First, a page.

African American History Class Should Speak to Larger Issues and Values of Democratic Citizen

Posted on 08.08.2012

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I am going to teach African American History to Sophomores for the second year in a row.  To be candid, I thought I did a horrible job my first time out.  It was done in a chronological manner, little discussion or reflection took place about race, society and the structures of power, history or any issues of “social justice”.  Sure, there was some critical thinking and that skill got developed over the course of the year; but something was lacking.

In history, I find I fall victim to playing the “causation game” – that the distant past informs the past which then informs the present.  This is true.  That idea of cause and effect is interesting. To me at least.  However, there is nothing to be said that history should be taught chronologically.  Sure, maybe that does show cause and effect accurately, but I really doubt that meaningful reflection about human values and enduring understandings can really flourish in the classroom.

I want to try a different approach this year.  I would like to focus on some enduring understandings that are fundamental to how a democratic society should operate.  I would like work with my students to develop what it means to be a reflective, active and critical citizen in our community.

In essence, I want students to entertain the thought that the way our society is constructed – the power structures and systems in place regarding race, class and gender (and others for sure) – are not just by accident, they aren’t “just the way it is because…”  Our communities are this way because we let them be this way.

I’d like to first focus on what our society is like today – where people are living, how they are living, how they are treated and reflect on solutions to these problems.  Every unit will contain cause and effect events, that paint a picture to a social issue that I think we can work on for today’s society.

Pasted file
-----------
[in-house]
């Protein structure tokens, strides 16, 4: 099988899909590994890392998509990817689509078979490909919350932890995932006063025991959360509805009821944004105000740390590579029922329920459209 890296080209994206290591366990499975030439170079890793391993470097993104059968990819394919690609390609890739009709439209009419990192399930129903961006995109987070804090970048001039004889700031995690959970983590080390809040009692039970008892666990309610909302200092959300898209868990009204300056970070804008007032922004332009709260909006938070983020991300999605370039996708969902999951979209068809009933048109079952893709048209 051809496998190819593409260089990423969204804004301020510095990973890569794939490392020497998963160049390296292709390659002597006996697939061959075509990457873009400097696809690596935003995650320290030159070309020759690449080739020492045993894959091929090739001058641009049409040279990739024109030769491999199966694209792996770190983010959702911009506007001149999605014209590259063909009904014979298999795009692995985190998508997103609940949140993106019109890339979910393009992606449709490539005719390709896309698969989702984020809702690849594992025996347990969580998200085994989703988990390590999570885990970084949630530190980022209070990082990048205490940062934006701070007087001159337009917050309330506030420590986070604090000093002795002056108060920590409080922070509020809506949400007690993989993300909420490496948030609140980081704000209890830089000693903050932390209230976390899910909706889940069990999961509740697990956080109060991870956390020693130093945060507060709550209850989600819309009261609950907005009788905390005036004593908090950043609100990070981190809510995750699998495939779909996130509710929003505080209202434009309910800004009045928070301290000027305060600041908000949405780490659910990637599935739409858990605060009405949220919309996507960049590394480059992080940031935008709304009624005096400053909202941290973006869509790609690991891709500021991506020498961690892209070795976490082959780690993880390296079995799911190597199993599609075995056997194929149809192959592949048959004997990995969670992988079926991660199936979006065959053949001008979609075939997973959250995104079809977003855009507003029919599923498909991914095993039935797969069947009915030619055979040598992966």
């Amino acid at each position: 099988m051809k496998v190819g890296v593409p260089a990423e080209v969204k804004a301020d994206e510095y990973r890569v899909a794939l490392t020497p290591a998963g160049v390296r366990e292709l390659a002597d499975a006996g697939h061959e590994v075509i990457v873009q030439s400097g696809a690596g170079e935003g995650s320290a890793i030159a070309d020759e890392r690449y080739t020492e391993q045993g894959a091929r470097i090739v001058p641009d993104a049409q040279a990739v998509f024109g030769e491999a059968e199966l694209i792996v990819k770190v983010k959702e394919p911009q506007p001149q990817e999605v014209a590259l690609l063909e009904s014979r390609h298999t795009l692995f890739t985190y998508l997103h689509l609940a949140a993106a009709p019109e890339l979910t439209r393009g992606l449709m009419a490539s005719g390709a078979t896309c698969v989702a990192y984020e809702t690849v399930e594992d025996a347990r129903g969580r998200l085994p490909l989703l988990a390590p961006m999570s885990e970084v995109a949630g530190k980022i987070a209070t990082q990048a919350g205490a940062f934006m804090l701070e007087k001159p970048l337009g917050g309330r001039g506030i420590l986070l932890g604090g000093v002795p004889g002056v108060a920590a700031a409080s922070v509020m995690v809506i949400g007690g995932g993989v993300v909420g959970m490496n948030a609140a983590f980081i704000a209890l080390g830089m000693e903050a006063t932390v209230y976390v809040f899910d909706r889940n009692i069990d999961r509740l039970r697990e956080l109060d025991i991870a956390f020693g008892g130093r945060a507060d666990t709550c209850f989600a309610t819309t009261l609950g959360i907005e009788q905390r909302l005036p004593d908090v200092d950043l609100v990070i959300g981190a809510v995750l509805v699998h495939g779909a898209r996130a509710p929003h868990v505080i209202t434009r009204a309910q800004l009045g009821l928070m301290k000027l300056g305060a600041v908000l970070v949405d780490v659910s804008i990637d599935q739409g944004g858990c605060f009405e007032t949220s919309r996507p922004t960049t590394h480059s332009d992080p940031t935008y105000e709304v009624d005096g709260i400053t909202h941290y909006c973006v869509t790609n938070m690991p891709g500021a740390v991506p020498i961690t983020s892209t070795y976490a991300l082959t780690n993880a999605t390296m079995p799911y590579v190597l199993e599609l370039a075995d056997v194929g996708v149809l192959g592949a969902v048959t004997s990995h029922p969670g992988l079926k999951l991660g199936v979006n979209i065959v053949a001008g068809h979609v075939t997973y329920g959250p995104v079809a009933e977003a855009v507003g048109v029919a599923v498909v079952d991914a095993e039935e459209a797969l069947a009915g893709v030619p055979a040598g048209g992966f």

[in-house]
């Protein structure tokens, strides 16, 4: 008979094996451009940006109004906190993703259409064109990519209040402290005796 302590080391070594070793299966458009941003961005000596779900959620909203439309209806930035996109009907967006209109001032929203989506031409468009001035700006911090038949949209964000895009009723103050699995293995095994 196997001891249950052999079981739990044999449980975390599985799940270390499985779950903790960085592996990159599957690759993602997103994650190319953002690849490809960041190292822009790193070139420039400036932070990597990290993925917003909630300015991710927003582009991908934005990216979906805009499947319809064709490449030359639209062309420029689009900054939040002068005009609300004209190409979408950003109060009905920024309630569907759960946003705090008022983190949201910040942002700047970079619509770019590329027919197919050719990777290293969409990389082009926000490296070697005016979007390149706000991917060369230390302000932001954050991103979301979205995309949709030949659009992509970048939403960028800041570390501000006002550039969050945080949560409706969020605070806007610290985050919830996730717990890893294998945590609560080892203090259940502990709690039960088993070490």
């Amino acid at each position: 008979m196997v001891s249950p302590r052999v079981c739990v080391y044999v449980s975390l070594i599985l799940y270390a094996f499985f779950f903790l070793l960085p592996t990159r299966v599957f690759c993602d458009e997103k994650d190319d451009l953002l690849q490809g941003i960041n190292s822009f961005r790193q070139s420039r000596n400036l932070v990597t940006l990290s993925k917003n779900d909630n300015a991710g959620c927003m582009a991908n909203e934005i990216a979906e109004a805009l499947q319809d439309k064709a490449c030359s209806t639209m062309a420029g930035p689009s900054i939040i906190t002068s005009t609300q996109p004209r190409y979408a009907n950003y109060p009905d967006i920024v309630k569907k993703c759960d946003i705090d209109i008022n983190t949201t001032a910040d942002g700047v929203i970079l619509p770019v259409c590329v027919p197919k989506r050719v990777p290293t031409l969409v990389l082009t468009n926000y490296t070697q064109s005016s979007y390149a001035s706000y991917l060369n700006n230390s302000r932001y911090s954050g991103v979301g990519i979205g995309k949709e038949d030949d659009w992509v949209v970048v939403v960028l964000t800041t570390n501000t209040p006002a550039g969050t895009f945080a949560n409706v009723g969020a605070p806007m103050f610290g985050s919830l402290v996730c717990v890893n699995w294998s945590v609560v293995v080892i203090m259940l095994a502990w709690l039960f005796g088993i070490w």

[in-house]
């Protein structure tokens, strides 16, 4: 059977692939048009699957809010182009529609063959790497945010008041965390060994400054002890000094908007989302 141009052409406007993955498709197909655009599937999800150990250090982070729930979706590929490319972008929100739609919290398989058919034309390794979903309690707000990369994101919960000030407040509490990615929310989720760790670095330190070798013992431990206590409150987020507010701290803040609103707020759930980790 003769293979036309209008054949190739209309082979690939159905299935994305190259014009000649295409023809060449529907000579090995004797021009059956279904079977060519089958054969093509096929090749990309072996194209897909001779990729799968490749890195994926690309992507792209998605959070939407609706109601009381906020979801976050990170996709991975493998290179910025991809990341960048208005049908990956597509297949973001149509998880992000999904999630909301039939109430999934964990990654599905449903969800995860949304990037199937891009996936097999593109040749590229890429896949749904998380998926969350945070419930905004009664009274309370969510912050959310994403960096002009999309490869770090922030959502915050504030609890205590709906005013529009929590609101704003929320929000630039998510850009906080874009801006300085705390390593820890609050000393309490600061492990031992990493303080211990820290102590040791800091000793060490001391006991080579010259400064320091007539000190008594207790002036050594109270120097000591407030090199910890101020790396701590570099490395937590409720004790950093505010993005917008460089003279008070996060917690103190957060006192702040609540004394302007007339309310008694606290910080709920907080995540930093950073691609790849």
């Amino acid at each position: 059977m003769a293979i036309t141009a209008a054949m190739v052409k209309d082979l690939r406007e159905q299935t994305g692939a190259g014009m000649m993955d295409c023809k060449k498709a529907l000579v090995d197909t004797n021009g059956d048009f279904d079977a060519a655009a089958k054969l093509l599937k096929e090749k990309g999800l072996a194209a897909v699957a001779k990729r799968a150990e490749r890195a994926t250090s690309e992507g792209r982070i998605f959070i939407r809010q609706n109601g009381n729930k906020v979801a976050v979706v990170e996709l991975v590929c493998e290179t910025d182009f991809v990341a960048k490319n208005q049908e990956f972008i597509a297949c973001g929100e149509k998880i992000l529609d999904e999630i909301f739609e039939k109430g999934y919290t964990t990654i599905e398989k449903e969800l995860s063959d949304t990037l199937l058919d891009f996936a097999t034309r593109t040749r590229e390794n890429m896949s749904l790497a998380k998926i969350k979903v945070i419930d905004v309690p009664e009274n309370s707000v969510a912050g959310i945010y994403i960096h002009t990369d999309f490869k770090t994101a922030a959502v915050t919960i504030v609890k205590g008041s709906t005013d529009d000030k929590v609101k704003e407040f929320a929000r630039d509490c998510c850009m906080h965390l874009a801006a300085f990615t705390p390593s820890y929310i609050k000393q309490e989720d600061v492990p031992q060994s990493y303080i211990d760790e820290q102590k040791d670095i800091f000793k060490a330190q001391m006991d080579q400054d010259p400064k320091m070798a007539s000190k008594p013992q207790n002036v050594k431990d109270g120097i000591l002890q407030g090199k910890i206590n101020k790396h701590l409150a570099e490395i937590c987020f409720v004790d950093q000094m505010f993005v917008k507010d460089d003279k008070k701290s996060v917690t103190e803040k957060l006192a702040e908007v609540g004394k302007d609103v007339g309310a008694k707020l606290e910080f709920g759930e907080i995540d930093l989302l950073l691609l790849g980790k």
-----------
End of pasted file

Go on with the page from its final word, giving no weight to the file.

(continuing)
I need help.  I need help with content, I need help framing the problems.  Here are the issues I would like to explore with students so far:

  1. The culture of race – it takes many forms throughout history
  2. Race is a social construct – so how did we, in America, as Americans, construct the ideas of race?
  3. We Philadelphians (and Americans) live in a still segregated society – can we figure out how migrations work and why people live in the areas they live in?
  4. Efforts of the racist: how do people in power stay in power using race
  5. How do leaders (from both “sides” and all races) talk about race and society? How do they lead?
  6. Traditional racism vs. subversive racism – different forms that racists can take: It’s racism if someone says it is… lets explore that!
  7. How can we talk about race?

A few allowances about this list: I have idea what these units can contain; no clue if it covers everything or if I am missing a larger issue that we face in society; I also am not sure about the content surrounding these units.  I do know that each unit should takle an issue facing our society and culture from the immediate future that we all face.

Just an inkling of some thoughts for now, hoping to develop this further as more time frees up…

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